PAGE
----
The Line | Sculpture Trail / by greenpenlondon

The Line is a new sculpture walk in East London which launched in May 2015. The route roughly follows the Meridian Line, linking two of the Queen Elizabeth Olympic Park in Stratford and The O2 on the Greenwich Peninsula. The project aims to bring modern and contemporary sculpture to the waterways and will encourage people to explore more of East London.

Stretching over three miles The Line broadly tracks the Greenwich Meridian line. There are underground and overground stations all along the route, and to reach the Greenwich Peninsula walkers are encouraged to use the Emirates Air Line cable car. The route takes about 3 hours to complete.

Here by Thomson & Craighead (The Line)

The Greenwich Peninsula is host to two of the sculptures at on the Thames Path around The O2:

  • 'Here' by Thomson & Craighead (2013) shows the distance back to Here, the very same spot, when pointed on a North/South axis; 24,859 miles being the longitudinal diameter of Earth.
    • London-based artists Jon Thomson and Alison Craighead originally conceived Here in 2011 as a virtual image for The Mini Museum of XXI Century Arts, an online digital media platform. The concept was to mark the distance of the work from itself along a North/South axis. The physical sculpture, fabricated to UK road standards two years later, marks the 24,859 mile distance around the earth and back (i.e. the longitudinal diameter of Earth). The current placement of this sculpture is particularly relevant in its current location on the Greenwich Meridian, which is located at 0 degrees.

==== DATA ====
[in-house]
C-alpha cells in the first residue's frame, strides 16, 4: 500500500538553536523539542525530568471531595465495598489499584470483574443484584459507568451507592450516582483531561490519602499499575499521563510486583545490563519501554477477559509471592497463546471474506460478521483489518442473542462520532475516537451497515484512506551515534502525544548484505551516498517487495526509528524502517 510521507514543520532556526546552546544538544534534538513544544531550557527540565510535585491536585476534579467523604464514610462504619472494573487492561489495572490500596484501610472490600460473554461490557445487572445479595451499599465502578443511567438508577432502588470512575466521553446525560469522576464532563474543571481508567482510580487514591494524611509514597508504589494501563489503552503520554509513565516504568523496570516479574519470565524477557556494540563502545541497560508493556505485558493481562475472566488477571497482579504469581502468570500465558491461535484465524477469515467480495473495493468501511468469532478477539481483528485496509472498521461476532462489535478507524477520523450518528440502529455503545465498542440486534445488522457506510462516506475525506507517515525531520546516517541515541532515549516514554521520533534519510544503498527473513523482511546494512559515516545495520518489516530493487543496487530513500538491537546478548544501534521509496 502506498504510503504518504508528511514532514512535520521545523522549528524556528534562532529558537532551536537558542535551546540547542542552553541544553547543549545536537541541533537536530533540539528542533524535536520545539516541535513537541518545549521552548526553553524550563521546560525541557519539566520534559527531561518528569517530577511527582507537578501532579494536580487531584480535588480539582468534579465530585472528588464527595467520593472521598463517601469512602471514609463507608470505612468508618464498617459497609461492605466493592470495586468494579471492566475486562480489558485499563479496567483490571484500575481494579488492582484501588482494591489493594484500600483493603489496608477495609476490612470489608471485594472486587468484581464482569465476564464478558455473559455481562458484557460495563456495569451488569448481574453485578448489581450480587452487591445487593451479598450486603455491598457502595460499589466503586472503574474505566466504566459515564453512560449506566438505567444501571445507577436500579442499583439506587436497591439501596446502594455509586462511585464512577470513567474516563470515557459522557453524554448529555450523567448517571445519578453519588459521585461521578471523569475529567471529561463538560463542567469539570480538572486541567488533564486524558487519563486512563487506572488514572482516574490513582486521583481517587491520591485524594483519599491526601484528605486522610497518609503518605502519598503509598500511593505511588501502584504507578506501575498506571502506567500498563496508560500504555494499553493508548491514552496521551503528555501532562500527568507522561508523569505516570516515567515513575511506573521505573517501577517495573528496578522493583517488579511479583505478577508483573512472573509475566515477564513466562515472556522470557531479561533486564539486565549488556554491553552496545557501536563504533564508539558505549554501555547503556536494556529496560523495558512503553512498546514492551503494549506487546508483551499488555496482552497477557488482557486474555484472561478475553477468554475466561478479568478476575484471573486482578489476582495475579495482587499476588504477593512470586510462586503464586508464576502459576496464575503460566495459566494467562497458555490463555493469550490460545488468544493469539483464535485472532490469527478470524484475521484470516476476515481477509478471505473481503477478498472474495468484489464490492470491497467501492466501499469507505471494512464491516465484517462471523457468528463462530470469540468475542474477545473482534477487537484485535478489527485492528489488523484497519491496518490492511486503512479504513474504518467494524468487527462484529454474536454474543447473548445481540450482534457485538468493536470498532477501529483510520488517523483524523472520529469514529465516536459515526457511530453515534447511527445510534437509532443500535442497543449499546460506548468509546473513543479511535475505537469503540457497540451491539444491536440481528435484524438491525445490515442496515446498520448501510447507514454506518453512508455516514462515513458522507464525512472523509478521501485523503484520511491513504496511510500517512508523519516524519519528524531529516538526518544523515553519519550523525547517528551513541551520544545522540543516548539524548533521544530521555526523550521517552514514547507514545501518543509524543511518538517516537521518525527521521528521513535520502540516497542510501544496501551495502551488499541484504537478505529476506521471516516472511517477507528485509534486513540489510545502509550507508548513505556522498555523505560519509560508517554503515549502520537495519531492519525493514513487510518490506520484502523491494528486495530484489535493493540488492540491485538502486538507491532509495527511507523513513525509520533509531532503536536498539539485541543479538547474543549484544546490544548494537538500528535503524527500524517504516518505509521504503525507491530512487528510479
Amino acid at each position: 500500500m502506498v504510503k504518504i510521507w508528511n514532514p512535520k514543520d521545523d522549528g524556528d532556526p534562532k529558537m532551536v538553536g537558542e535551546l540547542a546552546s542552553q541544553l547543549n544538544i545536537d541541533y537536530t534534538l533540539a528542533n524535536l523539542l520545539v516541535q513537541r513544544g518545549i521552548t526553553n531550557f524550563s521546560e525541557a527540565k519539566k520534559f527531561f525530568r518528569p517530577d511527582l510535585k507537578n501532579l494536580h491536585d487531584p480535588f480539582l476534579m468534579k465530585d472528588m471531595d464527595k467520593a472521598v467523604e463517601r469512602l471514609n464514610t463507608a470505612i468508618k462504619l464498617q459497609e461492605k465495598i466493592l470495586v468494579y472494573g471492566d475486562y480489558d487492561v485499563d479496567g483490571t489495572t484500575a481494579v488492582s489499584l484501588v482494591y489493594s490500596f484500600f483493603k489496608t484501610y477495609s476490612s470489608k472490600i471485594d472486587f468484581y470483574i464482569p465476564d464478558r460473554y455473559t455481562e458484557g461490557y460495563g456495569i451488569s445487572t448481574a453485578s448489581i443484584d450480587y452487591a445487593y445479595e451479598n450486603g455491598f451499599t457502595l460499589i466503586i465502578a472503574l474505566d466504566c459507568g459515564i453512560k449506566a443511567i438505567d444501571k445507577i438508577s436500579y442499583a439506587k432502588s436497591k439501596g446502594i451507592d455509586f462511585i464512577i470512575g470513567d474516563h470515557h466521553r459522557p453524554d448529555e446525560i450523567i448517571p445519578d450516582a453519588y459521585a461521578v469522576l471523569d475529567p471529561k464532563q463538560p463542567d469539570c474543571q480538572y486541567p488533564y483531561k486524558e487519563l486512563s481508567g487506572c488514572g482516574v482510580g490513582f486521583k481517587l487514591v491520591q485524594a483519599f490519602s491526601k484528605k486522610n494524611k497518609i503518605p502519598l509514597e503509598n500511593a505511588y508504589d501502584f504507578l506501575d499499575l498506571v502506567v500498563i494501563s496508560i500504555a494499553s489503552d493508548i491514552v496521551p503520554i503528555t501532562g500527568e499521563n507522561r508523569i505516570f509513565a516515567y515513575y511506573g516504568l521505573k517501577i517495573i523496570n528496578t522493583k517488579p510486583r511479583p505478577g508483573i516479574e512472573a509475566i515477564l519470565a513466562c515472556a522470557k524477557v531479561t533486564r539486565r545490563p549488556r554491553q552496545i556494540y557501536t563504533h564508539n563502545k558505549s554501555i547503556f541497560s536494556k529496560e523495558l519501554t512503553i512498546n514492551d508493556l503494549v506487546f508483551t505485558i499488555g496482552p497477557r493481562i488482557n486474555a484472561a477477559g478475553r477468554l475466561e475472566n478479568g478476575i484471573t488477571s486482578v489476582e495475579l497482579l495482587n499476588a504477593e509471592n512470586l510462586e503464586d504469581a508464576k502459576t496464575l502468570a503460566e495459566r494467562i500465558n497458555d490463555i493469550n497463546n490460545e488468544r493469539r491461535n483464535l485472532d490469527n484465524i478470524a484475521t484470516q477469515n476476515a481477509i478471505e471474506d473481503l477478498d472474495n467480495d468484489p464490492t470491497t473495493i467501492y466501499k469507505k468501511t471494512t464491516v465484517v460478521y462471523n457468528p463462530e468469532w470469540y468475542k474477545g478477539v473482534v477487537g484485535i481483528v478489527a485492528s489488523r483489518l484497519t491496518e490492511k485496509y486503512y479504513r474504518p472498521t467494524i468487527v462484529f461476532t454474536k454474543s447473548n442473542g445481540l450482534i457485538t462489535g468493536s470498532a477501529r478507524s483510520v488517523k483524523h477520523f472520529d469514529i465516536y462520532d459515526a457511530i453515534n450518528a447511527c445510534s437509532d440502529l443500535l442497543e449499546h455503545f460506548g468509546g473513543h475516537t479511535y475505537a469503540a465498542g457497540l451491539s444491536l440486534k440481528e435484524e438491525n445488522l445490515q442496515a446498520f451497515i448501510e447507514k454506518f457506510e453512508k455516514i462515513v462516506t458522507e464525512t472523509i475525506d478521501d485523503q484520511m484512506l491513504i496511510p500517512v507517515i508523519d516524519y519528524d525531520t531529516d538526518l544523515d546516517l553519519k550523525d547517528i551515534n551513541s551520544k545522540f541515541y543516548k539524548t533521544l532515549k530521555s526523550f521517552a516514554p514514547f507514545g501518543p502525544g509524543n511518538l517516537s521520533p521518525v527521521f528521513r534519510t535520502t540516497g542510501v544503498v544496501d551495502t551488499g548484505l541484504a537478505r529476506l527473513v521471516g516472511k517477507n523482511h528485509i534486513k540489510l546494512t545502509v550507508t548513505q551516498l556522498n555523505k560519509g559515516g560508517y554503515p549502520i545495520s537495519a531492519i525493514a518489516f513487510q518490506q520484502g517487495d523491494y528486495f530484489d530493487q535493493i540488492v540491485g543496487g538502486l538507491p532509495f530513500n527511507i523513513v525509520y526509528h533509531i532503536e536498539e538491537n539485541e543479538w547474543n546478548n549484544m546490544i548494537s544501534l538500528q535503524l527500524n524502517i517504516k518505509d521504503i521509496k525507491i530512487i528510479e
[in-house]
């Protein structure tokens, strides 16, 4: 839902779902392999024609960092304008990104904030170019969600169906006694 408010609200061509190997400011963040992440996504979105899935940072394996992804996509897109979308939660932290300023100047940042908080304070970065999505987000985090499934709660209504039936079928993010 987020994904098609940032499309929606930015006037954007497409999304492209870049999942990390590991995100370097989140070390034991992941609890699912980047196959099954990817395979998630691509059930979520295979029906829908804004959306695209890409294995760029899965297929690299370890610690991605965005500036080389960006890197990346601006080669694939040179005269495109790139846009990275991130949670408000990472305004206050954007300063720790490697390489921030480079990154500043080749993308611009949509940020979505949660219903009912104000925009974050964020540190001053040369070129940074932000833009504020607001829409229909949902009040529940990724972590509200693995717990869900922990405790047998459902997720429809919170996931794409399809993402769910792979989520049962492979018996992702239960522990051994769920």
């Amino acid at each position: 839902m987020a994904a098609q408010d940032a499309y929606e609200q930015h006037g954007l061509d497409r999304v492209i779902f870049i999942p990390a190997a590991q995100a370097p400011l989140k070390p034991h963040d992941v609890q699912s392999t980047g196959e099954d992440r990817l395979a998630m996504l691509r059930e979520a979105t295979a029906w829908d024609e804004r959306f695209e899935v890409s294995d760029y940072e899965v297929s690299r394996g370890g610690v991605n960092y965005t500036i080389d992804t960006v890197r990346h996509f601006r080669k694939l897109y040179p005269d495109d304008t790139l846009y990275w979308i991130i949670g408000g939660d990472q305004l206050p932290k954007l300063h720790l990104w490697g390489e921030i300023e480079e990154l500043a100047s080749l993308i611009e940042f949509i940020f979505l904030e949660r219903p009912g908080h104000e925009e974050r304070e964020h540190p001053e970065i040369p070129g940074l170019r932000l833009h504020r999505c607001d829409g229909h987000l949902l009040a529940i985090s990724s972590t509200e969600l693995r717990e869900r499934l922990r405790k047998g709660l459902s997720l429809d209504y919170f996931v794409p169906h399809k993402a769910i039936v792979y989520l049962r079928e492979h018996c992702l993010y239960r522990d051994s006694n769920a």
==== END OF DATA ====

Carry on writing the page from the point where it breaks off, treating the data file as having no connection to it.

• 'Liberty Grip' by Gary Hume (2008) portrays three arms in an evocative  form, toying with the conventional uses of monumental sculpture.
    • British artist Gary Hume modelled this sculpture in three separate sections, each based on the arm of a store mannequin. The result is a sculpture of the human form caught between representation and abstraction. To further blur these boundaries, Hume cast the sculpture in bronze on a monumental scale, alluding to traditional commemorative sculpture, which he then contrasts mischievously with the candy-pink patina at the end of each limb.

Liberty Grip by Gary Hume (The Line)

Other sculptures, located elsewhere along The Line, will include work by Martin Creed, Damien Hirst, Eduardo Paolozzi, Sterling Ruby and Piotr Uklanski.

The Line is a Community Interest Company, set up by Megan Piper and Clive Dutton. It launched an ambitious crowdfunding campaign in February 2014  and successfully raised over £140,000 in less than eight weeks. One of the aims of The Line is to present existing work in a new context. Artists, galleries and collections were requested to propose work for consideration by an independent panel. The works that are installed this year will be on loan for two years.

The project is intended as a permanent outdoor exhibition space with new works introduced every year. A phased approach will ensure The Line is a dynamic outdoor exhibition. Works will be on loan for two years and it is hoped that the The Line will become a permanent addition to London's cultural offering with new works introduced every year.

The route of The Line, clipping the western edge of the Greenwich Peninsula (the-line.org)

Two existing art installations on the Greenwich Peninsula also form part of The Line's sculpture trail. These are Richard Wilson's A Slice of Reality, a sliced vertical section along the Meridian Line through an old ship, and Antony Gormley's contemporary sculpture Quantum Cloud.

Planning applications for the installations on the Greenwich Peninsula were approved by the Royal Borough of Greenwich in September 2014:

  • 14/1791/F: Installation of an Outdoor Sculpture: THOMSON & CRAIGHEAD 'HERE'. Land oppposite Ordnance Jetty, Thames Path.
  • 14/1792/F: Installation of an Outdoor Sculpture: GARY HUME 'LIBERTY GRIP'. Land North East of the O2.

Search for planning applications here.

Below are figures from the planning applications that show the exact location of both pieces of work.

Follow the The Line's Twitter account and walk The Line (digitally) with the Londonist.